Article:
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dexion10 (27.67)

SHORT THE REFINER RALLY - I'VE LOST HOPE FOR 90% OF THE INDUSTRY

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August 08, 2008 – Comments (11) | RELATED TICKERS: TSO , WNR , VLO

I saw a post earlier today by goldminingXpert encouraging people to buy a refiner WNR.

I too used to be a bull on the refiners but the investment thesis is broken. There is no reason to expect these businesses to return to their recent profitability - in fact they are all going to return to their prior multi-decade trend of creating no value at all. 

This industry will not be healthy again until some of the poorest refining assets are shuttered and capacity is reduced... WNR and TSO have some of the poorest assets so I'd worry about bankruptcy in both cases... longer term this should benefit VLO, FTO, HOC - as they have some of the best assets - and they will survive the cycle. 

 Reasons to Short Refiners AFTER a sustained rally higher:

+ New U.S. capacity will destroy margins

+ New Foreign capacity will destroy export markets (diesel)

+ High debt in a time of rising corporate refinance charges 

+ Lower U.S. demand further destroys capacity.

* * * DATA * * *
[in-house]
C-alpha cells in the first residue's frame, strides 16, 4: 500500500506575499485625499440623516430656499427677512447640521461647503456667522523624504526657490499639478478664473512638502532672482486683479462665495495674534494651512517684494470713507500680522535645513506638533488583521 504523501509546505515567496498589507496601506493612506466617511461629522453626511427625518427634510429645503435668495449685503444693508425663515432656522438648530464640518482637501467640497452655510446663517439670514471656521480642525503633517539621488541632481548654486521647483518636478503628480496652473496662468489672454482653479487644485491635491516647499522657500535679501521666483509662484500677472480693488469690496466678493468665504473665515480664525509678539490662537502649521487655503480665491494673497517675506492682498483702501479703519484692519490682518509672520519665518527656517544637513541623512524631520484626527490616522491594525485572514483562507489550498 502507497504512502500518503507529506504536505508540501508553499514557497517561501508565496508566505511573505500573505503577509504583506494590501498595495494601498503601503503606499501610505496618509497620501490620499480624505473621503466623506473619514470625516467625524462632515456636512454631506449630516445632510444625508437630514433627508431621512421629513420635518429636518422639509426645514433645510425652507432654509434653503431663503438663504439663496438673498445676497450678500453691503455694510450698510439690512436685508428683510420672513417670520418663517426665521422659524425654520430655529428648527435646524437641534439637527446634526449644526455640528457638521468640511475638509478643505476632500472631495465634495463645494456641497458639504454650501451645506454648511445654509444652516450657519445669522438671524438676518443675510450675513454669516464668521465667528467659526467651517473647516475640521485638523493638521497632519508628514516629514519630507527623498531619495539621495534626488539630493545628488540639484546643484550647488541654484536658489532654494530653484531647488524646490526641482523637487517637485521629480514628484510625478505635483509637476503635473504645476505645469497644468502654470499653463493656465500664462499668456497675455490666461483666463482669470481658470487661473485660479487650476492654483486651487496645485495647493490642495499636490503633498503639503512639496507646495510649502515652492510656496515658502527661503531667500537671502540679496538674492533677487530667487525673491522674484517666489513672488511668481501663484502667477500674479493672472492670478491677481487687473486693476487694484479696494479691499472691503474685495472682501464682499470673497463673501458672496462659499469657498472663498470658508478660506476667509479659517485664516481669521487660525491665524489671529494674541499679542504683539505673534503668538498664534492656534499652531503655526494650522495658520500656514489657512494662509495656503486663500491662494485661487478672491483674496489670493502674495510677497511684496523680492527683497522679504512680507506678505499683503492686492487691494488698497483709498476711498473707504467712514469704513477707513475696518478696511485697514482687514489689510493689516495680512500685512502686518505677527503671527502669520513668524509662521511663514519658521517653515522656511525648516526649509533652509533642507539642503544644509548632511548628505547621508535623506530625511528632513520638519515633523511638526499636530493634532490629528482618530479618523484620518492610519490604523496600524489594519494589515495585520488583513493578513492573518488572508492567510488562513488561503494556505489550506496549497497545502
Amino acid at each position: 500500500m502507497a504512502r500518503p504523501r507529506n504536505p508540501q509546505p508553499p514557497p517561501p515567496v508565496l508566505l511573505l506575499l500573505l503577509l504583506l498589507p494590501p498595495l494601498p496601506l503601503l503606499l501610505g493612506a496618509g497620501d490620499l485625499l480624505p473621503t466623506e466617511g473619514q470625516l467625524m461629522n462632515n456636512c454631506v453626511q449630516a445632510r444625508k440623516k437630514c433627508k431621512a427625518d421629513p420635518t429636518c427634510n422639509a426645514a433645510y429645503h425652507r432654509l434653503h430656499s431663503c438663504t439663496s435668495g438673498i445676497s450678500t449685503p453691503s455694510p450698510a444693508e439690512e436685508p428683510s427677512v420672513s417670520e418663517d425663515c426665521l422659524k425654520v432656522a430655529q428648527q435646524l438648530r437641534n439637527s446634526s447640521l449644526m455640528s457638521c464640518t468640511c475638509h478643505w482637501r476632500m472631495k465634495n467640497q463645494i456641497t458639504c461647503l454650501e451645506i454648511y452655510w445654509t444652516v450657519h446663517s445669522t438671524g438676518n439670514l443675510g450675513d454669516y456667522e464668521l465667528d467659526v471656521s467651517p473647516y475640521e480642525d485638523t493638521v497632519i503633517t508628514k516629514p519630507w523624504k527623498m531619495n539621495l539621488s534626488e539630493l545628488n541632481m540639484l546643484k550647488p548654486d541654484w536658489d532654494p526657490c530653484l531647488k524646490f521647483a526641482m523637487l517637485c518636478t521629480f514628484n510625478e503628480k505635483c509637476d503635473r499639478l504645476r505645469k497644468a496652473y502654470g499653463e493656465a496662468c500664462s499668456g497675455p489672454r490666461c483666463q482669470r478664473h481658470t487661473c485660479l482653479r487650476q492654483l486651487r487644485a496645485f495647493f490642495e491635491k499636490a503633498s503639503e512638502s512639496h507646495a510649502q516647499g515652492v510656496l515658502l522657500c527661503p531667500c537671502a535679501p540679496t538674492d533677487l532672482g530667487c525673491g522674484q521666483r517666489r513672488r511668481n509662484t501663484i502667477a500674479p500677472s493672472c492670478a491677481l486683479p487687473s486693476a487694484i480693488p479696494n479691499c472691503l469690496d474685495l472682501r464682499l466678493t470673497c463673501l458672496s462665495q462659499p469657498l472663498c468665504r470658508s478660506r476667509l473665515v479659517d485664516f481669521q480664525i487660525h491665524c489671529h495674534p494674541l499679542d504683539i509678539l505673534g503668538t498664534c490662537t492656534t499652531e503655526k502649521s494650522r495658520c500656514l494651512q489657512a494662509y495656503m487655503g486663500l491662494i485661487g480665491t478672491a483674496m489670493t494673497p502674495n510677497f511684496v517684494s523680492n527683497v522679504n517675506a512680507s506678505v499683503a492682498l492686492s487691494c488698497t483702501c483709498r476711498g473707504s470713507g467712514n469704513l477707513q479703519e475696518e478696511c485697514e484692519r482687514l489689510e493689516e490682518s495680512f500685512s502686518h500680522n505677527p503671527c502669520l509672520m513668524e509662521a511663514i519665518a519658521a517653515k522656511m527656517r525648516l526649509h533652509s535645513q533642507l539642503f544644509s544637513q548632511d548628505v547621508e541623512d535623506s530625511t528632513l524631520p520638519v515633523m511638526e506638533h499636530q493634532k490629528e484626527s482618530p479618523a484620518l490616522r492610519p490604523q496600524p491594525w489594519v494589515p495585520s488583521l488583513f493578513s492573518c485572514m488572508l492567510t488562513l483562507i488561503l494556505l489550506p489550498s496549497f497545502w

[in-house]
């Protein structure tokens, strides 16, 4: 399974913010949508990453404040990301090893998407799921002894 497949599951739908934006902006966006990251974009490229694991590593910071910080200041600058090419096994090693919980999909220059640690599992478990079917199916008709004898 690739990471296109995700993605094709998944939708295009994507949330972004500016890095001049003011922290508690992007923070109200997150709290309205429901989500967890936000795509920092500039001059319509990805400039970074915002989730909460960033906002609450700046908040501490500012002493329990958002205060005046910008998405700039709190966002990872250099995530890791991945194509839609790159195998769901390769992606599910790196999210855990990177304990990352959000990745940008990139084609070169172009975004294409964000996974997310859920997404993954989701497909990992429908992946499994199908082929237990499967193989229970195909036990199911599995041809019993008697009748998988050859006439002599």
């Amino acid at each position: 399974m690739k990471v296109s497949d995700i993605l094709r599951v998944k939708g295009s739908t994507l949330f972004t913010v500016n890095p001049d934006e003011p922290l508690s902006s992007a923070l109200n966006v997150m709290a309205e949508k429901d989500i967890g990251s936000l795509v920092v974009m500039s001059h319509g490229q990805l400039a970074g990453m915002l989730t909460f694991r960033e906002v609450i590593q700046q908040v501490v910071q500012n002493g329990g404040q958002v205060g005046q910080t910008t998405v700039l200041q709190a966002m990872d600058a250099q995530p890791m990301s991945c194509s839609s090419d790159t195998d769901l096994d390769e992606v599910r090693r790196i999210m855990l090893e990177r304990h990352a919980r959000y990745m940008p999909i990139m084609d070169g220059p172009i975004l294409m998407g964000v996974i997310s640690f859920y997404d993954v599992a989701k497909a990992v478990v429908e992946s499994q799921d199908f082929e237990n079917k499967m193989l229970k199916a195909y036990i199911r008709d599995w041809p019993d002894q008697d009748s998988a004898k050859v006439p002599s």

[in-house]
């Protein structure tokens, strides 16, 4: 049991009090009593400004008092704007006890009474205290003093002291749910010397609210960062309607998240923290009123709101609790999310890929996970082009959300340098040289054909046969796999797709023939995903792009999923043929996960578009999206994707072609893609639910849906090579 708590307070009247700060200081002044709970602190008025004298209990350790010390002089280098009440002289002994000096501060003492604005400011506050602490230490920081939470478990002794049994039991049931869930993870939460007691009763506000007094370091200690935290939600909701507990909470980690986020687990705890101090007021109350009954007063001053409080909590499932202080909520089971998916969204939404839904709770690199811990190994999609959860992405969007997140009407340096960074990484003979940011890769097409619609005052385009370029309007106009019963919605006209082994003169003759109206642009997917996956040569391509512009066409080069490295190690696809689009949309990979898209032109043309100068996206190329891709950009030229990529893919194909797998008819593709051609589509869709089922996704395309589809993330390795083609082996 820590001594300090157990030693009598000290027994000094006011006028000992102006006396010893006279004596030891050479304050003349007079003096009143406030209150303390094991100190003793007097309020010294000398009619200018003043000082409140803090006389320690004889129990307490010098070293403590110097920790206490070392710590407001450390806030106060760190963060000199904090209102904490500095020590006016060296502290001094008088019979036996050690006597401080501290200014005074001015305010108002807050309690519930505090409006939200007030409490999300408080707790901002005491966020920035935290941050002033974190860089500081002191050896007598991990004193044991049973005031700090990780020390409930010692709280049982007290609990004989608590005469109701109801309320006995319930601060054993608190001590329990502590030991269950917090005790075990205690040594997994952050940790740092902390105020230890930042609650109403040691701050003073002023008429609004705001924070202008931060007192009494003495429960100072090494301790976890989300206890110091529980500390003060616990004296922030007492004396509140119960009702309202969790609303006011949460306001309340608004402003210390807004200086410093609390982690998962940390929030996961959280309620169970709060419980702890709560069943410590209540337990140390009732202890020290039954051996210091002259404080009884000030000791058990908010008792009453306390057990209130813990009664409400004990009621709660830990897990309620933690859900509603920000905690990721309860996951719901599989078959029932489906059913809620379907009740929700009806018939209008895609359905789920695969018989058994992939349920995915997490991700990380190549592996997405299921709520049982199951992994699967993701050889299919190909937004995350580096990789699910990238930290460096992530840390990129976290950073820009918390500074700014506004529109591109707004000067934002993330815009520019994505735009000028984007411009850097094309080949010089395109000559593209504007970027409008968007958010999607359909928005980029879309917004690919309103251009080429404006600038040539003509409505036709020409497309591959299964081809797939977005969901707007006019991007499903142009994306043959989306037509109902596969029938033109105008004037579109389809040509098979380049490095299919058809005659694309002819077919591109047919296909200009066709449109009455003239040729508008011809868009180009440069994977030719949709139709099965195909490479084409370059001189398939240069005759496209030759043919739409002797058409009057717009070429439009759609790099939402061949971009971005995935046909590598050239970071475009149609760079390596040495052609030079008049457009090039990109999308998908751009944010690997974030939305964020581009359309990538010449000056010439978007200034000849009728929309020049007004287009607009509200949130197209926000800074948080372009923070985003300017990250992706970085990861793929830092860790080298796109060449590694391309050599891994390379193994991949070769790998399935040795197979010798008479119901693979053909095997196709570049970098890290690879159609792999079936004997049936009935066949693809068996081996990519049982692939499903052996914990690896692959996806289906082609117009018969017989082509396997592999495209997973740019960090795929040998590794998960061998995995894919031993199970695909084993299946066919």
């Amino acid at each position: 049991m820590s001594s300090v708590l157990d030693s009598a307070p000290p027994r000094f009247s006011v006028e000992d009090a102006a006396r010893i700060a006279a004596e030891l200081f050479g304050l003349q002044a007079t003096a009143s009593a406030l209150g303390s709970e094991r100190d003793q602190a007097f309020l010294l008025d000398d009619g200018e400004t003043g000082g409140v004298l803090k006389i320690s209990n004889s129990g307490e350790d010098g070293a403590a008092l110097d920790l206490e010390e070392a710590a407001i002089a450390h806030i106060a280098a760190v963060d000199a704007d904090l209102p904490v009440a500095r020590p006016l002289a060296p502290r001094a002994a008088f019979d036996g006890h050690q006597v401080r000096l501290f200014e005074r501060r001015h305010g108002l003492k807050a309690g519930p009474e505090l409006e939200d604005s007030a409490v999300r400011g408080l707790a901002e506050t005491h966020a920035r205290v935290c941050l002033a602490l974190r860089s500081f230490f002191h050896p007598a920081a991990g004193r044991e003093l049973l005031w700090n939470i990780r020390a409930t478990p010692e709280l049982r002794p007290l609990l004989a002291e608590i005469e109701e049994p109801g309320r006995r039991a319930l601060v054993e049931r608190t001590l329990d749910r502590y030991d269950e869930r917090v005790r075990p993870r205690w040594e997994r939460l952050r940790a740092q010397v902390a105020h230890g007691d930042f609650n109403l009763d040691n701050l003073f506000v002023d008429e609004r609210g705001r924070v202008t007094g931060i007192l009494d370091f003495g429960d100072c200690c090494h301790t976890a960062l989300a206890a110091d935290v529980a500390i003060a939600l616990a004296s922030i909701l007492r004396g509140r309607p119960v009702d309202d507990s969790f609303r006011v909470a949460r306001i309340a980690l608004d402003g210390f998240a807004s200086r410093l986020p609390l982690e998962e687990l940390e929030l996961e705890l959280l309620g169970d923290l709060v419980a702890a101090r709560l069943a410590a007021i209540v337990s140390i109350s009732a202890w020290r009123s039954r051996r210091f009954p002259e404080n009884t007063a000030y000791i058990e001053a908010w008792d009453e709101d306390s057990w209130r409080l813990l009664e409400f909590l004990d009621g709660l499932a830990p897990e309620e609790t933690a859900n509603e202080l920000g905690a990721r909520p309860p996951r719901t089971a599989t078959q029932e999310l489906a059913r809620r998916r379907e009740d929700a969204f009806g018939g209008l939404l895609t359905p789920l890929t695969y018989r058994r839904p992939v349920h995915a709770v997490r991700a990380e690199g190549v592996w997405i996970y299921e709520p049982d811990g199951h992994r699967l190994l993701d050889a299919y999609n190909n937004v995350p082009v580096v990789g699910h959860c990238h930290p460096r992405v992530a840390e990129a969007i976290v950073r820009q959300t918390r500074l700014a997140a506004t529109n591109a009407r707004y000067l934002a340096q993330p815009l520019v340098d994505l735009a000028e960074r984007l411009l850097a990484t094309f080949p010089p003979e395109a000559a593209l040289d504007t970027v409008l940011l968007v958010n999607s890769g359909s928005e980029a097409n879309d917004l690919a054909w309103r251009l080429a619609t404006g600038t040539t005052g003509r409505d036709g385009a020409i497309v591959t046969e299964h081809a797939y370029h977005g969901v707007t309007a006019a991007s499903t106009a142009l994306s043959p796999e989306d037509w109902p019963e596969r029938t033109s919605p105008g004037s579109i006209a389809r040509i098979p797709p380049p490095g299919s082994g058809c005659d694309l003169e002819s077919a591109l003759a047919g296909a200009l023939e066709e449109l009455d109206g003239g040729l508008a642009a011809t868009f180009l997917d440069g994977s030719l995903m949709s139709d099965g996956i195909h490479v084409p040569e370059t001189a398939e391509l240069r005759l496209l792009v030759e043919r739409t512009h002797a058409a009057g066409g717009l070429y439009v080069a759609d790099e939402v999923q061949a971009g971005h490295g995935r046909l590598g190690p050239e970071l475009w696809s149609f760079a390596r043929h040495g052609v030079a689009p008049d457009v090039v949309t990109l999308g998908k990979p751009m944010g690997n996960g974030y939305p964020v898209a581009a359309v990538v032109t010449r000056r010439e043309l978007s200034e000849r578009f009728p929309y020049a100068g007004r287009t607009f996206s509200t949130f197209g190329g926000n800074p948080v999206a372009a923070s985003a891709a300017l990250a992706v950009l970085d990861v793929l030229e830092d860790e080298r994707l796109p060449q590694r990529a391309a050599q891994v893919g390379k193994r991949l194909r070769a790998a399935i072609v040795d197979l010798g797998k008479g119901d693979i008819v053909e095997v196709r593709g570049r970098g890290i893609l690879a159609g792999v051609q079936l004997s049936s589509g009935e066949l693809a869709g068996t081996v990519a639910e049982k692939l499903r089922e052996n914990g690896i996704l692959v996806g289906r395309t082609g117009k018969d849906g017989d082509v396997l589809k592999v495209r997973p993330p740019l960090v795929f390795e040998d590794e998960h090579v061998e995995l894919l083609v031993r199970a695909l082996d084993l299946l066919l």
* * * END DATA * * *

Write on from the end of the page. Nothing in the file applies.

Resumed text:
The fundamental causes are gone and they are not returning. While crack spreads (margins) may widen in the short term there will be a lasting margin compression for the industry

 I implore the author to do so more research here - this is a  super dangerous trade to put on. I'll explain below... but quickly here are the bullet points

I've done lots of research on this industry for months and the only stocks I'd own in this space are VLO, FTO, HOC, MRO - and I wouldn't own any of them in the near term except FTO because I believe they'll be bought and they have premium assets and no net debt.

Most of the other independents are in jeopardy of going bankrupt... they are high cost producers in a shrinking market.  Their replacement cost doesn't even matter because in some cases the capacity isn't even needed over the long-term. 

I won't despute that you can own all of these stocks for a trade